Afifi smiles as she explains why she began painting the bears: “They were my way of retreating from the world around me, from all the pressure I felt from friends, family and the art community.” A bear, she smiles, is given to children by their parents to distract them. “They play with it, are distracted by it and comforted by the bear,” she says. “You can also say whatever you want to the bear.” Afifi says she grew up with numerous teddy bears. They were often given to her ask gifts after she fell. “I was very clumsy,” she laughs. “They made me feel safe.”

Many of the figures, which Afifi says are women, are partially naked apart from their teddy bear heads. “I wanted to really expose myself. I have nothing to hide anymore. I want everyone to know how I am feeling. It was a time when I felt hurt.” Painting helped her heal. “The minute I put the teddy bear had on the girl’s body all of my frustrations concerning not knowing how to depict the woman’s faces or proper angles went away.”

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“Close Your Eyes and Open Your Mind” (2021-22), a profile of a woman inspired by ancient female Egyptians Image Credit: Supplied

Unconvinced with the fashion world, Afifi didn’t finish Central Saint Martins. Instead, she moved back to Cairo and worked in retail until she went back to her first love: painting.

“What made me decide to paint again was when I was back in here in Cairo in this apartment designing my entire collection,” she explains. “I was staying up all night and I started breaking down, tearing up all the designs that I made.”

She went and got some paint and began painting a typical looking Egyptian girl from Sinai or a similar place. “She’s wearing the veil with the coins, but it was dark and deep to me; I was loving it and so I decided to paint.”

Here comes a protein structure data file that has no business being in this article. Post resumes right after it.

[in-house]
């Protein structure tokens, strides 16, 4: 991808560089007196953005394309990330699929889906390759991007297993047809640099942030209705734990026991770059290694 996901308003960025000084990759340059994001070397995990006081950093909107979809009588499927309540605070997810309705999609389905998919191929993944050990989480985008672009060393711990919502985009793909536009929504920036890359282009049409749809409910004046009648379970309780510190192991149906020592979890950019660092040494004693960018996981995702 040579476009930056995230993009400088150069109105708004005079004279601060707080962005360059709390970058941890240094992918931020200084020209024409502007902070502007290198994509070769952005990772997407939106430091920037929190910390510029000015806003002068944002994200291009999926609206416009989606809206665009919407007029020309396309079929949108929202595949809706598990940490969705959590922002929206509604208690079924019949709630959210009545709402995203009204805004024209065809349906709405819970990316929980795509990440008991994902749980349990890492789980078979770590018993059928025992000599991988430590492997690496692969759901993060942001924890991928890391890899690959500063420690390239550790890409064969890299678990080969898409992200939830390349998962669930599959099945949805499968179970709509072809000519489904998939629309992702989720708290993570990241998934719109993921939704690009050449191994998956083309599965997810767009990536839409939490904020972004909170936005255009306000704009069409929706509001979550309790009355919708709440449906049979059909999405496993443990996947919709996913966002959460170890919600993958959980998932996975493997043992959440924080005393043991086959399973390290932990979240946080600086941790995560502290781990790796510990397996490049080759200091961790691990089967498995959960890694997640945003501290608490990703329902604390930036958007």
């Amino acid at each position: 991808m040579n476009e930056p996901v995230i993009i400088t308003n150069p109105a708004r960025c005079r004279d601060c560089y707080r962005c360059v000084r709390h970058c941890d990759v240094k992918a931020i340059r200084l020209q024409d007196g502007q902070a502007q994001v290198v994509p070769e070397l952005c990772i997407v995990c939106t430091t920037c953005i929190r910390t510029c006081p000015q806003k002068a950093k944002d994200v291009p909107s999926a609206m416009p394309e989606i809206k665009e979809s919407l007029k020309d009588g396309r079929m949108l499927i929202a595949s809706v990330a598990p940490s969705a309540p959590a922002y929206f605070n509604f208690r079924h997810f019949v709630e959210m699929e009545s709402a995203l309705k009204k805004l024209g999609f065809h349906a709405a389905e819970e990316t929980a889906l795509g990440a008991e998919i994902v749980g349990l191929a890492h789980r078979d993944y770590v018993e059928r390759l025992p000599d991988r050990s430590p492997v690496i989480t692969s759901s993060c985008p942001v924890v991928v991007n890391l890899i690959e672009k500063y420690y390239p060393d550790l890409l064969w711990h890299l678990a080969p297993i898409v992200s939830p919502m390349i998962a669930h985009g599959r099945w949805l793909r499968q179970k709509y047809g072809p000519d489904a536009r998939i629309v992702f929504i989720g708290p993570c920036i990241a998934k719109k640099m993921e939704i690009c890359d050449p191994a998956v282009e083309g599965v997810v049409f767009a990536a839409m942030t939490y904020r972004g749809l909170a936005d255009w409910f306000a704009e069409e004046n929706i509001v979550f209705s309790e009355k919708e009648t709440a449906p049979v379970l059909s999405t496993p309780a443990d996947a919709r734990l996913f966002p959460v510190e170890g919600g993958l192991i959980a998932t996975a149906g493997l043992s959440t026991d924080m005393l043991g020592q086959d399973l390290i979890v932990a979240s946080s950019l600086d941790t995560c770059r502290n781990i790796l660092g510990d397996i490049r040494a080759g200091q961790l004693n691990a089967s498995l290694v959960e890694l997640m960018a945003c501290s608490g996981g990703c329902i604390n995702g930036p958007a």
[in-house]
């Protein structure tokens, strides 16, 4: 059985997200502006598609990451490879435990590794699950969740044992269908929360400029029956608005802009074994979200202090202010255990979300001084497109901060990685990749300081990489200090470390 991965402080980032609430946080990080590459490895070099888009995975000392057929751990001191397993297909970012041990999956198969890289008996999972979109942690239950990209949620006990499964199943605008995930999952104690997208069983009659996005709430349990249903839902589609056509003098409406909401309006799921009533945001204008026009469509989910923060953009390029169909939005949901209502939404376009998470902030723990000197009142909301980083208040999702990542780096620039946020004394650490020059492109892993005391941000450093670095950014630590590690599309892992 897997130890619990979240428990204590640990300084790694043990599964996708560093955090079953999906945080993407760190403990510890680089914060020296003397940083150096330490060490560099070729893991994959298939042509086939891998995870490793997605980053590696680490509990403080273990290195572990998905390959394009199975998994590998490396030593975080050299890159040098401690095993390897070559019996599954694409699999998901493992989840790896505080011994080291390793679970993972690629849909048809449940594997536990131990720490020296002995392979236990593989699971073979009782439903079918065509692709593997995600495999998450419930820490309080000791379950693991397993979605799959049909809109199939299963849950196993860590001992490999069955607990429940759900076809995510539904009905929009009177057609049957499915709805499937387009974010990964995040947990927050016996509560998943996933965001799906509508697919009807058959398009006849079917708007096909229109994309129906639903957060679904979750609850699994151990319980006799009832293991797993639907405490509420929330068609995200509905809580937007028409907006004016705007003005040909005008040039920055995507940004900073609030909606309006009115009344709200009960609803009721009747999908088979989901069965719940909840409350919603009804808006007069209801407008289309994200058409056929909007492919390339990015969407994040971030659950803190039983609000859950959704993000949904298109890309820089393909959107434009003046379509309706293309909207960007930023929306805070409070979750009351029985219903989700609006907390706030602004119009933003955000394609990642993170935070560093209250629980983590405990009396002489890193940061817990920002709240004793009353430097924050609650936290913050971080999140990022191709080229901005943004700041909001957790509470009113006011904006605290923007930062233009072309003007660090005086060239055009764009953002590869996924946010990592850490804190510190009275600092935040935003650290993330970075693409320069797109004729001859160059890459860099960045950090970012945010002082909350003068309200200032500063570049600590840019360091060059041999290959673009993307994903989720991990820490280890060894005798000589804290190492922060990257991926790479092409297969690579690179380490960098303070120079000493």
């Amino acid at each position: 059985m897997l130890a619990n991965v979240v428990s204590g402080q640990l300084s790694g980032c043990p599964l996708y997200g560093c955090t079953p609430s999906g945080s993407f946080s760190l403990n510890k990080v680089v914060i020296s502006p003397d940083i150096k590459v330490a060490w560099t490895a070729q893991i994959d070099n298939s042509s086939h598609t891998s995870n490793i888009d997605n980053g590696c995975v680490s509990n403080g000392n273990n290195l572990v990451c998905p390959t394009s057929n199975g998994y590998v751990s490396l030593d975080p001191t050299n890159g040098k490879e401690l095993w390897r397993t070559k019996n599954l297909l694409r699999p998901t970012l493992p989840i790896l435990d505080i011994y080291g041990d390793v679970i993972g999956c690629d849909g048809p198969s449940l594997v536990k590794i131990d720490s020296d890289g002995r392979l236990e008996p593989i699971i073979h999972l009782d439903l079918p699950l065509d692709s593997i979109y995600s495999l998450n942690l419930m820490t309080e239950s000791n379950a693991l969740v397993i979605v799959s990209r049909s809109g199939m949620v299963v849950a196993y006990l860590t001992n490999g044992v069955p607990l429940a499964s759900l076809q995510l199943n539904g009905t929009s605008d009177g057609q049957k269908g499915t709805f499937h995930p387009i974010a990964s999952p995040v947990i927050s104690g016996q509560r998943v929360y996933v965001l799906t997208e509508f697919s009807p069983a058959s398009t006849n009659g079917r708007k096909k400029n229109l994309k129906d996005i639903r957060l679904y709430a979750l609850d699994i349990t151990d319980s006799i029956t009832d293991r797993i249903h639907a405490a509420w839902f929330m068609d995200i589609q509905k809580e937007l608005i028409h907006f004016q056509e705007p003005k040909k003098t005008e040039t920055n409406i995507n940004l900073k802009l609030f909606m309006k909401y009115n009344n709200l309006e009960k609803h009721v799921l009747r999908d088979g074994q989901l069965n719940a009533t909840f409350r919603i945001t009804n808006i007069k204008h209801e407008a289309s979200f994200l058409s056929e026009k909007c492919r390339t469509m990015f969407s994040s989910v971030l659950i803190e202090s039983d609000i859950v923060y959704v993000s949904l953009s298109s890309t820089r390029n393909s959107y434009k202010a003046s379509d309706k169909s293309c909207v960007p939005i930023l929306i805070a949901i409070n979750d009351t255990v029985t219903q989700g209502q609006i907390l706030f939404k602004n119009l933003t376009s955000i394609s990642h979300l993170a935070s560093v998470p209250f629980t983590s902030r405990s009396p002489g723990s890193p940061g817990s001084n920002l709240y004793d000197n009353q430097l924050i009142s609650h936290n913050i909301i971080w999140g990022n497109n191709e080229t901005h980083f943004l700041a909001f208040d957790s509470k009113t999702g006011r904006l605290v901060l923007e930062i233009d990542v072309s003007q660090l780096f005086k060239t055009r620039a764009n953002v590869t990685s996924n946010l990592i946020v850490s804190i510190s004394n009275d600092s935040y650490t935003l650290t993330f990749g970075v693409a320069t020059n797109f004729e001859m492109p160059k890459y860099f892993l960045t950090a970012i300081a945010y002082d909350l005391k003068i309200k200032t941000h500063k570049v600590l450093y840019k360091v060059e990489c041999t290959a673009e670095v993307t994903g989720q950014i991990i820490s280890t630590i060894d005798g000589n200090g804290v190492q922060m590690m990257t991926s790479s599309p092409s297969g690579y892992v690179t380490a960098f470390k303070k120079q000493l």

In 2015 Afifi moved to Florence, Italy where she rented a space and dedicated her time to creating her art. “It was the best decision of my life,” she said. She hasn’t stopped painting ever since.

Afifi’s recent work portrays a young millennial generation in a state of flux. While a few Egyptian references can be founded here and there throughout her new body of work, what the viewer takes notice of are the melancholic, forlorn part female, part male figures in emotional states that seem to be lost or confused.

“The ancient women in my previous collection were stiff in their posture, like the stances of Pharaonic women,” she says. “These figures instead are loose, imaginative and free even as they try and search for answers.”

Outside the window, busy scenes on the streets and on the Nile demonstrate a Cairo in constant motion and change. Afifi’s apartment, while close to the action, feels faraway. In some ways, the variety of her work resembles that of the rapidly changing Egyptian capital. Torn between its ancient and Islamic past and desire to modernize, new and old Cairo, just like Afifi and her Condo-like half-human, half-animal teddy bears and representations of ancient Egyptian females, continues to grapple with how to marry its past, present, and future identity.